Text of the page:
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Tpck Presentation

  1. 1. Developing TPCK:Developing TPCK: Impact of experienceImpact of experience and science expertiseand science expertise Diane Jass Ketelhut Temple University djk@temple.edu
  2. 2. 4/14/09 AERA 2009: Diane Jass Ketelhut TPCKTPCK Koehler and Mishra’s TPCK framework
  3. 3. •Elementary ed certification programs: • Low on science • Low on inquiry models
  4. 4. 4/14/09 AERA 2009: Diane Jass Ketelhut Strong Science BackgroundStrong Science Background Something like this should be used in classroom “interactive technology is a great way to use visual and auditory learning styles to reach students with different learning abilities.” “using interactive technologies is essential in these times.”
  5. 5. 4/14/09 AERA 2009: Diane Jass Ketelhut Weak science backgroundWeak science background See no value for it “I don't think that I will do all that much with technology when I get into my classroom ... If we can provide entertainment without the computer how cool are we?”
  6. 6. •80% of K-8 teachers do not teach with inquiry •Pressures of high stakes testing •Few experiences
  7. 7. 4/14/09 AERA 2009: Diane Jass Ketelhut Teaching ExperienceTeaching Experience Something like this should be used in classroom “We are currently living in an age where video games, ipods, laptops and cell phones rule. In order to compete schools must find ways to engage and maintain our students' attention. We have to incorporate more computer based research and activities into our lessons.”
  8. 8. 4/14/09 AERA 2009: Diane Jass Ketelhut Beyond Value…Beyond Value… But: “I am a teacher who has two computers at home, I occasionally use my daughter's ipod, I play video games with my son and who doesn't have a cell phone. I have all of these devices at the tip of my hand and yet I rarely use technology in my classroom.”
  9. 9. •How to achieve TPCK with deficient PK and CK? •Science instruction must be integrated with technology Summer Institute 2008
  10. 10. 4/14/09 AERA 2009: Diane Jass Ketelhut Summer Institute 2008Summer Institute 2008 Exercise physiology in am Pedagogy and technology in afternoon preK-8 teachers
  11. 11. 4/14/09 AERA 2009: Diane Jass Ketelhut Evidence-Team 1Evidence-Team 1 Low on content and technology Struggled to understand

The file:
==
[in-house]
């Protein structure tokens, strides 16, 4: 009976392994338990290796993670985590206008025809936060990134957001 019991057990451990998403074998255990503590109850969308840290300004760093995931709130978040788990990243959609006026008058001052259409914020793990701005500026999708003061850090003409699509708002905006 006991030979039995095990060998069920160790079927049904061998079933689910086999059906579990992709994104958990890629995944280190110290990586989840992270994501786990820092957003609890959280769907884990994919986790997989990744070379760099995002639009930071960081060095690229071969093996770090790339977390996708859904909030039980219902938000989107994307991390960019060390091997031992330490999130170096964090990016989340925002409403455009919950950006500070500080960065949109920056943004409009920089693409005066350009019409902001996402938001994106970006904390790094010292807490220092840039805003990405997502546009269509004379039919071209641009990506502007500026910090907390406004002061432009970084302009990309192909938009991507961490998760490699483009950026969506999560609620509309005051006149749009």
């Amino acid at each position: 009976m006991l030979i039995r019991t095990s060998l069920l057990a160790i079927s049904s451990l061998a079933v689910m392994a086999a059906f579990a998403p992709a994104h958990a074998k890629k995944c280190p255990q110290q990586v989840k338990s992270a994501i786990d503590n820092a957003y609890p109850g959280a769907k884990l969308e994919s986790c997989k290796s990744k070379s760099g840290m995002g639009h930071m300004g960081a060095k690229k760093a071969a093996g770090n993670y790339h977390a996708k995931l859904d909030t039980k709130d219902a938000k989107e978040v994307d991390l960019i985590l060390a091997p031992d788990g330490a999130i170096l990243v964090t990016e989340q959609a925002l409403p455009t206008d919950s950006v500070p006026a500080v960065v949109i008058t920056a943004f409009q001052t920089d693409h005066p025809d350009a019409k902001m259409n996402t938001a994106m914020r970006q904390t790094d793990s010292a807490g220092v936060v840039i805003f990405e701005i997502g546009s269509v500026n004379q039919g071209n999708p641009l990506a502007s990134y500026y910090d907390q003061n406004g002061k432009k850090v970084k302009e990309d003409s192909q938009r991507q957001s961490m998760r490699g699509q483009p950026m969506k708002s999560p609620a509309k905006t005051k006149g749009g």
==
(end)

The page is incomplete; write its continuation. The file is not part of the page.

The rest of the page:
12. 12. 4/14/09 AERA 2009: Diane Jass Ketelhut Evidence Team 2 and 3Evidence Team 2 and 3 AnaerobicAerobic Stronger on content Struggled to understand how to teach it and integrate technology
  13. 13. 4/14/09 AERA 2009: Diane Jass Ketelhut Biggest learning momentsBiggest learning moments 12%: tpck “how to use technology meaningfully” 25%: pck—real world connections 25%: content
  14. 14. 4/14/09 AERA 2009: Diane Jass Ketelhut “It is simply my unwillingness to think out of the box when it comes to technology. I'll try the latest teaching strategy or do something out of the norm that my colleagues won't do and yet I refuse to give technology a try. Here I go with the excuses: lack of working computers, time, the curriculum, standardized testing, students' behavior, school walkthroughs, etc, etc, etc. In spite of these I know I have to do better by my students. Hopefully, this summer I'll be able to create some lessons and reformat activities that will incorporate more interactive technology. Sadly, this statement sounds familiar. Oh yeah, I think I said it last spring......”
  15. 15. 4/14/09 AERA 2009: Diane Jass Ketelhut ThanksThanks This material is partially based upon work supported by the National Science Foundation under Grant No. ESI-0639646. Any opinions, findings, and conclusions or recommendations expressed in this material are those of the author and do not necessarily reflect the views of the National Science Foundation. Catherine Schifter, Susan Varnum, Judith Stull

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